That was unploughed ground.
Other people had never had to do that, and so we found out and figured out ways to do it.
With time and perseverance, the rocket engineers solved problem after problem.
However, time was a luxury the Apollo program did not have.
Early in the Apollo program, NASA realized it would have to drastically accelerate the development of the Saturn V in order to meet the deadline of placing a man on the moon by the end of the decade.
NASA headquarters had made the proposal to skip one of the missions that Von Braun had initially proposed and to go what later on became 'the all-up concept.
' And what that meant was that we take all the stages, and we take them to Cape Kennedy, we stack them, pile them up on each other, and then we would run the test.
Well, the risk of all-up testing is that if anything failed, any part failed, we would lose the vehicle.
November 9, 1967.
Finally, after more than half a decade of technological achievement, the Saturn V was poised for its first unmanned all-up test.
The flight would be known as Apollo 4.
Apollo 4 was a tense time because those of us who were working on the individual stages were not sure that if we didn't do the individual-stage tests at the time, something might go wrong.
Testing to date had been successful, and so we had reason to believe that everything would work but always there's a little something that happens you never know about.
I looked at it, and I remember thinking, you know, "My god, we've done this.
" "We've gotten it built, and we got one ready to fly.
" "It's probably got a million pieces in it, and they all got to work at the same time.
" The hydrogen tank in the second stage now pressurizing.
T-minus 60 seconds and counting.
T-minus 60.
I was in awe of what was going on because I realized that not only was my F-1 engine so important, but so many other systems went through that same sort of experience.
They all had their major unknowns.
They all had their teams that had to do their jobs perfectly or that vehicle would not work T-minus 50 seconds and counting.
We have transferred to internal power.
The transfer is satisfactory.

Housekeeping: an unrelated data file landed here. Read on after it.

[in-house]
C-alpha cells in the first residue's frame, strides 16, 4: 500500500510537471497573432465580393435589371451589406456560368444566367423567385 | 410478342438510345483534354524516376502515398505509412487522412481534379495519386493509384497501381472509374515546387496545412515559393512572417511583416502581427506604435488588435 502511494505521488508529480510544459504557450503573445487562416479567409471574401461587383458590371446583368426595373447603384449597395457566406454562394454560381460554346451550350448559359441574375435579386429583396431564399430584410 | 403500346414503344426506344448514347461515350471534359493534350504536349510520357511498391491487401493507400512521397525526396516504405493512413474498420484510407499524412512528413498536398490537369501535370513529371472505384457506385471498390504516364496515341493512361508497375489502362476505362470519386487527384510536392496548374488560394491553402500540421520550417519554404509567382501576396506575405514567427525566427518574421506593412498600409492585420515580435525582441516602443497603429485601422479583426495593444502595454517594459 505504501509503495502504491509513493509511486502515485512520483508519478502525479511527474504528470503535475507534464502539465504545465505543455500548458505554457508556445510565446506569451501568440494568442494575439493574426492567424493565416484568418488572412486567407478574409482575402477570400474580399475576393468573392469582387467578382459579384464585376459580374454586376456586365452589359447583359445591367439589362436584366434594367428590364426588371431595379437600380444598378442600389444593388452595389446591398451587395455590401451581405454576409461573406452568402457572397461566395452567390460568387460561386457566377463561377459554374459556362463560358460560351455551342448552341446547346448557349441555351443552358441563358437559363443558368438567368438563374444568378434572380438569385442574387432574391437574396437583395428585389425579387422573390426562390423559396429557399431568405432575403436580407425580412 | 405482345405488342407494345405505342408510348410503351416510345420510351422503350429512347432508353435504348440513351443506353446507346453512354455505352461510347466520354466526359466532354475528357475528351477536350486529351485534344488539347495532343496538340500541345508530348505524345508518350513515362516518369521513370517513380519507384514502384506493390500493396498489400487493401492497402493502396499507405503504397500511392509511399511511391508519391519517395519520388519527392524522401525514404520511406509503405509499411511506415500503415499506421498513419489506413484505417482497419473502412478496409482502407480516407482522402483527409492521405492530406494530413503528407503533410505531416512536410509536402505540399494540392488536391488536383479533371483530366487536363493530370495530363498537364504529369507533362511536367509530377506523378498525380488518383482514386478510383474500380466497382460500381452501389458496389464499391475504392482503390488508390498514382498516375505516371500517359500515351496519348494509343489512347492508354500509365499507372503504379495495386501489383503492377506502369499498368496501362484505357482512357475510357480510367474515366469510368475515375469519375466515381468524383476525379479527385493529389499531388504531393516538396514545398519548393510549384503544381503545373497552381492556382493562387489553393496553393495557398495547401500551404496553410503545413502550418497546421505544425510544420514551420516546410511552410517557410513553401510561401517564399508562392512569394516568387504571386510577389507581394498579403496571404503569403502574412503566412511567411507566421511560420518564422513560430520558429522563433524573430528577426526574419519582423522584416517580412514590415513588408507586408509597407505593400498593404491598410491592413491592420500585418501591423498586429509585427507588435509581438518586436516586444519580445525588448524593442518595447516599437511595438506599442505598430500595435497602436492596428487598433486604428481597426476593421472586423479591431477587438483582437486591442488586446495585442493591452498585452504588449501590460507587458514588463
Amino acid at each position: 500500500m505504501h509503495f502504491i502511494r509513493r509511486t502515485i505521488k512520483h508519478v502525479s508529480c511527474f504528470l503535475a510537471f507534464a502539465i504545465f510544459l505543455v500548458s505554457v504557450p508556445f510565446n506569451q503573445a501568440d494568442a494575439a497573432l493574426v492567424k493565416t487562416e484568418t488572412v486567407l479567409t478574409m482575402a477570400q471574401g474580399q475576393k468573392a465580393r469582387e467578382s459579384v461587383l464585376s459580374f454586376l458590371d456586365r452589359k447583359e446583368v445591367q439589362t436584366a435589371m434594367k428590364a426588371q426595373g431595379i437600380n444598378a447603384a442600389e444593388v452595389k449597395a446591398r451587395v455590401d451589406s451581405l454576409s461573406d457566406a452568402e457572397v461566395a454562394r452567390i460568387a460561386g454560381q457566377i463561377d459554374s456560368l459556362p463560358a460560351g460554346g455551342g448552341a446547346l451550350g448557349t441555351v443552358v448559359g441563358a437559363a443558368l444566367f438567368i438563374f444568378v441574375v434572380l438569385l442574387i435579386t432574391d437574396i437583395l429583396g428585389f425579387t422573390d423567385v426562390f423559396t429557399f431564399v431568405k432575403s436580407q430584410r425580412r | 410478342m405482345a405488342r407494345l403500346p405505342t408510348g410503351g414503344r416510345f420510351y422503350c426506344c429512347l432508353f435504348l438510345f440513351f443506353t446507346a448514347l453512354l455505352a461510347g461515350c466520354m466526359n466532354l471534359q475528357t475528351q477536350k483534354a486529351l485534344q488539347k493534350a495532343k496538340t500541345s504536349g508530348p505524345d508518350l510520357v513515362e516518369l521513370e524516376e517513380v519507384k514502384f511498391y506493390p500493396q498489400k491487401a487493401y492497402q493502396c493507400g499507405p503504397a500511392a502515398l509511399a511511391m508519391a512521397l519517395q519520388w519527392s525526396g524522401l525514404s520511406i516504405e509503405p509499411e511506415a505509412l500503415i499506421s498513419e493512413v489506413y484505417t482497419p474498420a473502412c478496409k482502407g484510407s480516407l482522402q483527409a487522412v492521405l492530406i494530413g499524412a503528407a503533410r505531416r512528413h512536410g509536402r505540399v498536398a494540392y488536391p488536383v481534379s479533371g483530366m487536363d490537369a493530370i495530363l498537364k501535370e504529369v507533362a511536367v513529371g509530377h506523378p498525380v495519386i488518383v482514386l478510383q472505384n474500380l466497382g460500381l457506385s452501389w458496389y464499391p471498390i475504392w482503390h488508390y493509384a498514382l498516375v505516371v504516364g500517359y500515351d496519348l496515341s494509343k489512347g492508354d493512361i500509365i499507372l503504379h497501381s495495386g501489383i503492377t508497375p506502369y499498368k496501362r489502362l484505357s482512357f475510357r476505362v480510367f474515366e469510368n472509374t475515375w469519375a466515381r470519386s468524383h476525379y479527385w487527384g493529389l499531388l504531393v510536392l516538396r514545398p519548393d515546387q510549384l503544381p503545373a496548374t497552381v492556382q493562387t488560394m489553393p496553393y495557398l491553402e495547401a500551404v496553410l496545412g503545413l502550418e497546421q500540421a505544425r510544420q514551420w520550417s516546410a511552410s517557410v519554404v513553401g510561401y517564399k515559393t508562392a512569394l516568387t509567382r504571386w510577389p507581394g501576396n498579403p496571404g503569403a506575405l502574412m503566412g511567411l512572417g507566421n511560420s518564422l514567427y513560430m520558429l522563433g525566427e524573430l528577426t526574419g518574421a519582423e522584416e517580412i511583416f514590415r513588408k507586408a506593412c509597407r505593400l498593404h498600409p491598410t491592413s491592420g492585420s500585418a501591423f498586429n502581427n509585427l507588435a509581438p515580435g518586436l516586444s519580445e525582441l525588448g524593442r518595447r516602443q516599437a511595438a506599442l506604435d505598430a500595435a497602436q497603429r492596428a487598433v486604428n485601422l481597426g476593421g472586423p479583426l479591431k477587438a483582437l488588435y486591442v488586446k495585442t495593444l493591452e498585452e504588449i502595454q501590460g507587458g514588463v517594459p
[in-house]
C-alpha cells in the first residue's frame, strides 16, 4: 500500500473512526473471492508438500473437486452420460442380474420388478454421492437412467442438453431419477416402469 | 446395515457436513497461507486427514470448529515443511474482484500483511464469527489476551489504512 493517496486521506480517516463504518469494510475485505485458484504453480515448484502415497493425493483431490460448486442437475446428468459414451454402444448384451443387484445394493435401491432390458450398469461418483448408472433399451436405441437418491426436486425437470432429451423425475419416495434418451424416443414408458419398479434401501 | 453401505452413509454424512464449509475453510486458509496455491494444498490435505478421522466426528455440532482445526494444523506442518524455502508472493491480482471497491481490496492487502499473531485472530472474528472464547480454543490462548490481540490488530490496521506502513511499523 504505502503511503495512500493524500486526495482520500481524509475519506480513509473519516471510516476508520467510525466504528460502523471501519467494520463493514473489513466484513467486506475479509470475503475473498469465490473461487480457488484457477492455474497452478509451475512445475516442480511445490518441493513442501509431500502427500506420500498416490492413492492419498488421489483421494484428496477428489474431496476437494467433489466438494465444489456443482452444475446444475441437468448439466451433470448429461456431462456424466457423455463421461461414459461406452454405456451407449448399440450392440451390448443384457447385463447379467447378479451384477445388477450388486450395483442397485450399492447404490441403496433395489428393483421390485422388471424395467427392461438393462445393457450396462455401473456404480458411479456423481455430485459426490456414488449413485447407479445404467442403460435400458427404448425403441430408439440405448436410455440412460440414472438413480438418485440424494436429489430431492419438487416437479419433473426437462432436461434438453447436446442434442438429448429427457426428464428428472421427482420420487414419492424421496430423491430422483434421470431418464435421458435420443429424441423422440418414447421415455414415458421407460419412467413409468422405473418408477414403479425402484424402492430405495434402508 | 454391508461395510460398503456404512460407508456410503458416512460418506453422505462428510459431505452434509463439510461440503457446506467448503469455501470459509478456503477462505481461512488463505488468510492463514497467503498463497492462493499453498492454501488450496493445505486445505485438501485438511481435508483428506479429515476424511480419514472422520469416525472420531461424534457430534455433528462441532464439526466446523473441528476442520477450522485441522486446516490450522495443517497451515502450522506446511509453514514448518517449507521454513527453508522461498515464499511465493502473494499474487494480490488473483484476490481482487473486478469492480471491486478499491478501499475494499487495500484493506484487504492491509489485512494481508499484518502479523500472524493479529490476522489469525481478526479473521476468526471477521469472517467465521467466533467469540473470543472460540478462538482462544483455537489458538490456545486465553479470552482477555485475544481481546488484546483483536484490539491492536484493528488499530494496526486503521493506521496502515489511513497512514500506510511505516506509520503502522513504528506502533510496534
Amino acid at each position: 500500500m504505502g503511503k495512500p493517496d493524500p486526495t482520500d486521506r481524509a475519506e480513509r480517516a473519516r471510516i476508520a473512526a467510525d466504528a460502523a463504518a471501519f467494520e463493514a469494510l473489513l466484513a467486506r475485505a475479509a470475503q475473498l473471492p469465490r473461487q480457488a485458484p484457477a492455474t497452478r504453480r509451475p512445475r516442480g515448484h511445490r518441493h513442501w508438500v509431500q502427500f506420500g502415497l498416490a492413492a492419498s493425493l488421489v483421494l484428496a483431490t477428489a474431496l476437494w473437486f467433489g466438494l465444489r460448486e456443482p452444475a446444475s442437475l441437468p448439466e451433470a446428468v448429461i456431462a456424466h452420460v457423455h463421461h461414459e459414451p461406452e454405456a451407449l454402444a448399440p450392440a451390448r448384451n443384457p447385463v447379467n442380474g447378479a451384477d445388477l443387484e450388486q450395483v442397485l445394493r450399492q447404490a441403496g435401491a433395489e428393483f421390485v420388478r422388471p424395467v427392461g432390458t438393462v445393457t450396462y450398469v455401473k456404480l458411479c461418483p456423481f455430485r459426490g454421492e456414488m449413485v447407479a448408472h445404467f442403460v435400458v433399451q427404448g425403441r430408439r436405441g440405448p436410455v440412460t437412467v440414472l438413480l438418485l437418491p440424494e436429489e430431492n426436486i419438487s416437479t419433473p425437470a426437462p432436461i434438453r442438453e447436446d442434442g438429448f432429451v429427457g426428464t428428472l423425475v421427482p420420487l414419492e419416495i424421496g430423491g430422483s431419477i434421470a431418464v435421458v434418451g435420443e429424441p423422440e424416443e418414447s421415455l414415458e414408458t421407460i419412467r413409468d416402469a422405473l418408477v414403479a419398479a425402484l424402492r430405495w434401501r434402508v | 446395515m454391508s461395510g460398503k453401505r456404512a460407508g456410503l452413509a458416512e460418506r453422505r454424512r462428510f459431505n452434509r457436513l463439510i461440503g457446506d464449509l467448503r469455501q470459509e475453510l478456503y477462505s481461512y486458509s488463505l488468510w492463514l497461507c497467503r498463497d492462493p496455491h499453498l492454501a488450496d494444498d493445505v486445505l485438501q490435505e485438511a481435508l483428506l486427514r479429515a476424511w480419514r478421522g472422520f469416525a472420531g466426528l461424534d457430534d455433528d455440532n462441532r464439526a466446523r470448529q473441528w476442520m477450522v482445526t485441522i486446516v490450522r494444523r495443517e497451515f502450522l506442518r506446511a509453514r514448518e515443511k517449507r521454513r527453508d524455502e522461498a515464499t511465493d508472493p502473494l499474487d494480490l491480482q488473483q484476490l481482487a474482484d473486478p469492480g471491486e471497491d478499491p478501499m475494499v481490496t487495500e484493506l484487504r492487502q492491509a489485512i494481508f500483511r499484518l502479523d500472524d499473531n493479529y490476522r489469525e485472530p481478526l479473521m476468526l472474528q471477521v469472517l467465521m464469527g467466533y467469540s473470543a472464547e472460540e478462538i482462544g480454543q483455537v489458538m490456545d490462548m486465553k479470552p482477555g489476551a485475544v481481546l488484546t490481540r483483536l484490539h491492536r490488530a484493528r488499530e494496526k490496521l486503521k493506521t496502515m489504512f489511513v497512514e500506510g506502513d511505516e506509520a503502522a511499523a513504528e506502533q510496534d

As it comes up to ignition point, you're trying to run over in your mind all the things that you thought might need checking again.
You know, "Well, I think this is okay.
" and, "Yeah, it has to be.
We checked it so many times.
" we knew the countdown was going down.
We knew what time it was supposed to launch.
So we were all just transfixed on the launchpad.
15, 14, 13, 12, 1 1, 10, 9.
Ignition sequence start.
5, 4.
We have ignition.
All engines are running.
We have liftoff We have liftoff at 7:00 A.
Eastern Standard Time.
The tower has been cleared.
The tower has been cleared.
You see it move off very slowly.
"Oh, whats wrong? It's never gonna go.
" "Come on.
Go, go, go, go!" You want to coax it, you know, "Get off of there.
" I said, "My god, that’s, you know, thousands of tons, and it's moving so slowly.
" you think it's gonna fall over.
A shockwave is progressing across the water, coming towards you.
It's pretty impressive, you know? I had never felt this much power and energy from that distance.
We were going like the ground was shaking like an earthquake in California.
It was absolutely incredible.
You thought that you were going to be knocked over with the power of that.
I did hear women saying, "Oh! Oh! Oh!" "Ooh, ahh," and then clapping.
It was the dawn of a new era in spaceflight.
With five engines guzzling 15 tons of fuel a second to generate 160 million horsepower, the 6.
1 million-pound Saturn rocket soared skyward.
I was, you know, so nervous when finally the ignition was on, the first stage took off.
And it fired properly, and that was wonderful.
And then all I'm worried about is, what are we gonna do after the first stage burns out? Is ours gonna start? And so we're watching the data and we’re watching the data and we’re watching the data.
I don’t think I breathed for 8 1/2 minutes.
We dropped the interstage, which was pretty neat, and we ignite the J-2 engines, and they all come up to thrust.
And we say, "It’s working.
It’s working.
It’s working.
" Whew.
And that’s what we thought - "Whew.
" when we ran out of fuel and the fuel-cutoff sensor said, "We're out of gas," and then the S-IVB ignited, and it took off.
And, to me, that was all over by that time.
My part was done.
Apollo 4 had been a near-perfect flight.
Suddenly the President's goal seemed much closer.
After the success of Apollo 4, the Saturn V's second all-up test, Apollo 6, was set for five months later in April 1968.
The men who had built her felt confident.
We have liftoff Liftoff at 7:00 A.
Eastern Standard Time.
We figured, "Let's just sit back and relax," because there’s no other problem that could occur.
I mean, we flew it, we did an all-ups test, and it flew perfectly, and so no problem.
Mark 1 minute, 25 seconds.
Passed through Max Q, still looking good.
As Apollo 6 lifted off the pad, the mission looked like it was going to be another textbook performance.
Intermittent at this time.
Standing by.
But less than two minutes into the flight, things started to go seriously wrong.
The engines were firing, and they were vibrating.
We expected them to vibrate.